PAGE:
Kim Fowley, “Lord of Garbage”
by Alexandra Molotkow
Jackie Fuchs, former bassist for the Runaways, has spoken out about Kim Fowley, the band’s manager, who drugged and raped her, in full view of band and crew members.
Fowley, who died this March, is a cult figure — an antihero of the Los Angeles music scene since the 1960s, and a musician in his own right. Fuchs told reporter Jason Cherkis she was inspired by the women who spoke out about Bill Cosby and other public men who’d been getting away with abuse for many years.
Fowley is a special case. As Sean Nelson writes in the Stranger, “while Cosby cloaked himself as a wholesome, and later self-righteously upright, entertainer, Fowley flaunted his lasciviousness.” Cosby — like former CBC Radio host Jian Ghomeshi, who was fired last fall following multiple allegations of violent sexual assault — built their reputations on being mild and nonthreatening. Kim Fowley was the exact opposite: people loved him for being vile. “He made the threat of sexual violence a primary component of his persona. And he was richly rewarded for it by the commercial and journalistic machinery that rewards rock ’n’ roll stars for being outlaws.”
“No article, description or array of words could begin to describe this multi-faceted, extremely talented, unpredictable, wild, brilliant, intuitive and morbidly crazed individual,” wrote Aime Joseph, his former assistant, in an essay for SCRAM Magazine, long before this came to light. She describes a classic good-bad boss: charismatic and abusive, the kind of brazen manipulator who tears you down with the pretense of building you up better. “Shut up, fuckie! You know nothing about life and I am a genius,” he yells at her. “That’s why you follow me around and let me work you to the bone with the most menial of tasks…you’d better learn how to be tough or get a tit-job and start working out so you can fuck your way to the top!” She includes a glossary of his pet terms: a “dirty bitch” is “any girl who may have even the slightest sexual interest in Kim Fowley.” (“As he would admit to anyone,” Cherkis writes, “Fowley was mostly after teenage girls, or, in his words, ‘young cunt’ or ‘dirty pussy.’”) A “beautiful yet kinky or bad girl” is “urine stained,” and a Pamela Anderson or Anita Pallenberg is a “urine goddess.” (I actually relocated the article by googling that term.)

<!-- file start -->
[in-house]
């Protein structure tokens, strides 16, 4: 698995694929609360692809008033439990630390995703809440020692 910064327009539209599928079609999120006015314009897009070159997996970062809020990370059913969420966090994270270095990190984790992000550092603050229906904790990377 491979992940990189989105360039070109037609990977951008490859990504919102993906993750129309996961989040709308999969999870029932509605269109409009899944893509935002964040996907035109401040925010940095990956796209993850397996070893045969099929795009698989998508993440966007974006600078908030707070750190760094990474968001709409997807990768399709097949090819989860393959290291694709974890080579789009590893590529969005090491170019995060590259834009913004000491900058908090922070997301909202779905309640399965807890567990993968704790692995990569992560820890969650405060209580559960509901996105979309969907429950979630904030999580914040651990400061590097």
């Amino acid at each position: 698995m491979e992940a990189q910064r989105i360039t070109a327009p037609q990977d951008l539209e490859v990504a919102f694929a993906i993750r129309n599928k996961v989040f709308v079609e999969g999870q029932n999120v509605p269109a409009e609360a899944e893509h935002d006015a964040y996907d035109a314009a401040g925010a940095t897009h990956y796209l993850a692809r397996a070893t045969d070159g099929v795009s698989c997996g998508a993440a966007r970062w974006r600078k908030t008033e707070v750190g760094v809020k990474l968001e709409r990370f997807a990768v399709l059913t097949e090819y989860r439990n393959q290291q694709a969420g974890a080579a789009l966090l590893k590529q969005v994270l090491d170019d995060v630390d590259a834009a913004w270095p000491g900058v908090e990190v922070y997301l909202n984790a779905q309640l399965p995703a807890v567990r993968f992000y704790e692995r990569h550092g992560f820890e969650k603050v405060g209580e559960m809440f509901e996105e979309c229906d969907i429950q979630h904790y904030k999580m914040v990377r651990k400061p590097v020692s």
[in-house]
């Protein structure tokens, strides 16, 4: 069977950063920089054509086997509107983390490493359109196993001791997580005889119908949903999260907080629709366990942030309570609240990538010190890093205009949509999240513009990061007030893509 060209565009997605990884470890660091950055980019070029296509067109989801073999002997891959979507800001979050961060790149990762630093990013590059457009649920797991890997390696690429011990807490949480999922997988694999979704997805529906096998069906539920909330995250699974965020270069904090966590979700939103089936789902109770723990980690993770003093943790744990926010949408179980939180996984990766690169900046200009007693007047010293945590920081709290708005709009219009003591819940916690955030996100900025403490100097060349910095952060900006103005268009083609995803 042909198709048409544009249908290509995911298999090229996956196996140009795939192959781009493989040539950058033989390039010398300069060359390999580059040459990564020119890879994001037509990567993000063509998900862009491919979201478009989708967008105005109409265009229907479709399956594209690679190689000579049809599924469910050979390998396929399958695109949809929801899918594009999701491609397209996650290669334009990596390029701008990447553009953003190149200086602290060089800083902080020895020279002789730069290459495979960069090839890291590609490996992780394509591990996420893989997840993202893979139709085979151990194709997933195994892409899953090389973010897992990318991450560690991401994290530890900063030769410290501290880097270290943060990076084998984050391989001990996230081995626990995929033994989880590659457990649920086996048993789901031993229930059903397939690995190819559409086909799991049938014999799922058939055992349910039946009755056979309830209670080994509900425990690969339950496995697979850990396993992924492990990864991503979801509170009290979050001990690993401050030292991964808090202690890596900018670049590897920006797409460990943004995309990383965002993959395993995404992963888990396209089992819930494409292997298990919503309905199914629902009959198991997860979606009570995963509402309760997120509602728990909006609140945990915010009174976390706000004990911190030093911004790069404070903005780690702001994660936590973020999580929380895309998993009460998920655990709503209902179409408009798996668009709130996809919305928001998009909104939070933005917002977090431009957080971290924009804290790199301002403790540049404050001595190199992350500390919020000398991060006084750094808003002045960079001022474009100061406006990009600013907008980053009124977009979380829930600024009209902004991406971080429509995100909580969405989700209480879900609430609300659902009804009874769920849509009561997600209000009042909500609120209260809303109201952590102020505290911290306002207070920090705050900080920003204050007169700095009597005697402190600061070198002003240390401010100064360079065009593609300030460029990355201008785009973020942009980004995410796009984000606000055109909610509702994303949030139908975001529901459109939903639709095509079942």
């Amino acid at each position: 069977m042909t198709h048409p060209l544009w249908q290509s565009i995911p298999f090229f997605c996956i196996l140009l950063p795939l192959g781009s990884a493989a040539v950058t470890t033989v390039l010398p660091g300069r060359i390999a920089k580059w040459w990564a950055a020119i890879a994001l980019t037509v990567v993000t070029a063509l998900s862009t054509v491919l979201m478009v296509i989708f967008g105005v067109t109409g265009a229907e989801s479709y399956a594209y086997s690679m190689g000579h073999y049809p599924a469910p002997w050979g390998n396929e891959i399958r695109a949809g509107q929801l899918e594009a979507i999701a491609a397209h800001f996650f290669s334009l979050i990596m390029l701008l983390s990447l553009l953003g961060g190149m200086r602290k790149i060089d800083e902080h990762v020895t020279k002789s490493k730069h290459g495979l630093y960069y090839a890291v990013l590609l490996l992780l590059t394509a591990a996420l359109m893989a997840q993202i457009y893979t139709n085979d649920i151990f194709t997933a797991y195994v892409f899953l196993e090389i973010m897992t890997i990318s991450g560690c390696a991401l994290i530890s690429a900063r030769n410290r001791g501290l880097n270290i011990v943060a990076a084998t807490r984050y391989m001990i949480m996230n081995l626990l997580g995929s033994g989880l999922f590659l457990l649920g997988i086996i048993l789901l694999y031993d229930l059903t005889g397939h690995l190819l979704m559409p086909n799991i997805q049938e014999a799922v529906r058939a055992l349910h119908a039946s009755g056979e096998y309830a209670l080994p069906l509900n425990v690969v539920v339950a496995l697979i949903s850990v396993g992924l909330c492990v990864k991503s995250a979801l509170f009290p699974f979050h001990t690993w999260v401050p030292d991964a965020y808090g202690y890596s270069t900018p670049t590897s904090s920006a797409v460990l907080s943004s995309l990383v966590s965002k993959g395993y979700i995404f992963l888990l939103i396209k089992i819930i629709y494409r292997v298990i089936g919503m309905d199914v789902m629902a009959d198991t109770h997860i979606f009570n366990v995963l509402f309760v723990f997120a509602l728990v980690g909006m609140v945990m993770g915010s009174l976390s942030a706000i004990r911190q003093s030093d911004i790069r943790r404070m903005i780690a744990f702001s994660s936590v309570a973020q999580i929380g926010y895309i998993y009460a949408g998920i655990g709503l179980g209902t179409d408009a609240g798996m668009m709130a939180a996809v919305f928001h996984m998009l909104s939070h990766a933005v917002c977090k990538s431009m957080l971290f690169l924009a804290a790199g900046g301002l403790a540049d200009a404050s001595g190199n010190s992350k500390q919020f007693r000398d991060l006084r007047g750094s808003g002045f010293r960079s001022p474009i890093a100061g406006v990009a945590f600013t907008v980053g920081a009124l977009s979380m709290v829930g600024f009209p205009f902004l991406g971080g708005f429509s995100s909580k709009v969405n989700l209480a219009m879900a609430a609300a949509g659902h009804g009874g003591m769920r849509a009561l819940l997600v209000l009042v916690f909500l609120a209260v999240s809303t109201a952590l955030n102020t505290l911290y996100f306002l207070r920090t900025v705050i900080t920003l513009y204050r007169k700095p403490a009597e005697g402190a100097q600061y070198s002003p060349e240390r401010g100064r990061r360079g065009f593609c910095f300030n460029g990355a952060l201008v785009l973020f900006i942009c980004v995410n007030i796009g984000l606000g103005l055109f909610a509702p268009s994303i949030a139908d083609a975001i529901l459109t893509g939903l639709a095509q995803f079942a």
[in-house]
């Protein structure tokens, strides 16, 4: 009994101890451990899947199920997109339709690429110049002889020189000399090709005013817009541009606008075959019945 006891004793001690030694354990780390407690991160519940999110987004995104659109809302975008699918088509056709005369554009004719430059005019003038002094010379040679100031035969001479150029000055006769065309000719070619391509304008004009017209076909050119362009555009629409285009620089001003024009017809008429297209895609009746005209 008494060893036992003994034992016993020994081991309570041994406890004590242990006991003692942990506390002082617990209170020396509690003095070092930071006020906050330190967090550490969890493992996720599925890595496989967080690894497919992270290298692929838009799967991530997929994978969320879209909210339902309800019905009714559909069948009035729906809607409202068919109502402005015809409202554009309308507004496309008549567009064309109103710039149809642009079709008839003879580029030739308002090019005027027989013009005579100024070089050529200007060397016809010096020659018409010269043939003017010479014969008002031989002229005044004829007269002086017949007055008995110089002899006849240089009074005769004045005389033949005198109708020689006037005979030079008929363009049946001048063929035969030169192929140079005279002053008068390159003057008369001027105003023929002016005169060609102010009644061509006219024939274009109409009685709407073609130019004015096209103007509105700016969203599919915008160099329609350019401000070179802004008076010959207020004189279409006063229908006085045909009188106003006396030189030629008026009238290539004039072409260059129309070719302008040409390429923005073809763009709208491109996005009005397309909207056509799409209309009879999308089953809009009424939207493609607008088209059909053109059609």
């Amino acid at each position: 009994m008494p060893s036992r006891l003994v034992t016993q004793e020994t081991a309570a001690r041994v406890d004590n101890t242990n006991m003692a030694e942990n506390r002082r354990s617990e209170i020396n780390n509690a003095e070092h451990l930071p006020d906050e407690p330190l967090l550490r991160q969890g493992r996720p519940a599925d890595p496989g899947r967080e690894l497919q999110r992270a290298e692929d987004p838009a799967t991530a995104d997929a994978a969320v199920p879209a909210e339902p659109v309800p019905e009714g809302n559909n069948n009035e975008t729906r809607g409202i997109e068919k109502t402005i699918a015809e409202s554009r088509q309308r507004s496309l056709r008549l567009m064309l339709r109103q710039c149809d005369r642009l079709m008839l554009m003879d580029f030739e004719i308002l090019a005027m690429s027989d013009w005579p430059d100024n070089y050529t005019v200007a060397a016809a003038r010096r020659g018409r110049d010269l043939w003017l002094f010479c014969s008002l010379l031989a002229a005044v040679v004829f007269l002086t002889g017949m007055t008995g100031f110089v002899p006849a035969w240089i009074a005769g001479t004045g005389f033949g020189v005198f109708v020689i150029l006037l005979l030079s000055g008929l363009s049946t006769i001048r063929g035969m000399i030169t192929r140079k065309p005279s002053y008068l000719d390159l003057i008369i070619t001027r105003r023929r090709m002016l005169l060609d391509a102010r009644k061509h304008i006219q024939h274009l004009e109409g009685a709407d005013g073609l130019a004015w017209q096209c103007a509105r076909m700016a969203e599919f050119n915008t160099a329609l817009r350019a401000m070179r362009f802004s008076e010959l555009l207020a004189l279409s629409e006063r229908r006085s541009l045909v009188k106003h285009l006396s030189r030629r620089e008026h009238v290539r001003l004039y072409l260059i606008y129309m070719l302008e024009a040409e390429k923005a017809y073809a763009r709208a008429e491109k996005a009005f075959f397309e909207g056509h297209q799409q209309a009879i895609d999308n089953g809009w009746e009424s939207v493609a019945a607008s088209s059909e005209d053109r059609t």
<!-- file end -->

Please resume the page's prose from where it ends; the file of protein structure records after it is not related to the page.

“People either love the guy or hate him,” Runaways biographer Evelyn McDonnell wrote in a chapter on Fowley:
He’s charismatic and repulsive, brilliant and demented, a visionary and a scumdog. He has carefully cultivated his own bad-guy persona — the working title of his unpublished memoir is Legendary Prick….Loud, freakish, vulgar, vulnerable, and just plain weird, Fowley has long served as the fall guy in the story of the Runaways’ fall. It’s a role he has cultivated; this son of Hollywood actors knows that the villain is more interesting than the hero…Kim Fowley is an appalling character. The appall is part of his appeal.
Fowley and Ghomeshi are nothing alike, but they share a reputational feature: the tincture of “bad person.” It didn’t work for Ghomeshi, who came off as smarmy and insistently “decent” on air. But it made Fowley interesting, and he offered ways to justify your interest. “Fowley is also the guy who supported and promoted the Runaways — who didn’t want to just fuck teenage girls, like so many of the men who hung around the Strip, but who wanted to see them raging on stage,” McDonnell writes. In his words: “I’m everybody’s worst nightmare and somebody’s wet dream…I’m a horrible human being with a heart of gold, or a piece of shit in a bag of diamonds. I’m a bad guy who does nice things, as opposed to a nice guy who does bad things.” Good people are statistically more boring.
There’s a strange line we draw here, and it’s mostly an article of faith. Someone can be a self-admitted “shark,” with a history of steamrolling others’ humanity as it serves him, who preys on the desperation, or naivete, of those he wants something from. (From Pamela Des Barres’s I’m With The Band: “He towered over me with a wide, toothful grin, stick-thin, unconquered and unconquerable. He told me he would rather be married to me for forty-seven years than to fuck me for forty-seven minutes. I believed this to be the most profound statement ever uttered; my mind mattered more than my body.”) But until the other day, there was no proof — at least no public proof, to my knowledge — that he was an outright rapist. He was just a shithead, not a monster.
As Nelson writes in the Stranger, Fowley was part of a culture that allowed, and encouraged such behavior: a culture in which rock ’n’ roll’s most beloved guitarist could reportedly have a roadie abduct a preteen girl and embark with her on a beautiful romance. This was not just OK, but part of his mystique; this is the guy who bought Aleister Crowley’s house (Crowley having spawned a whole species of misogynerd) and reputedly carried around whips in his suitcase to use on his very young groupies.
There is a significant difference between allowing someone to commit an abominable act, and consuming their work in spite of it. But the same qualities that made Fowley an antihero are the qualities that made him a fucking rapist: cruelty and shamelessness, combined with a convenient refusal to see women and girls as human beings. There’s no separating the era he belonged to with the abuse it encouraged. If you love and mythologize it, as I do, you have to work that out with yourself.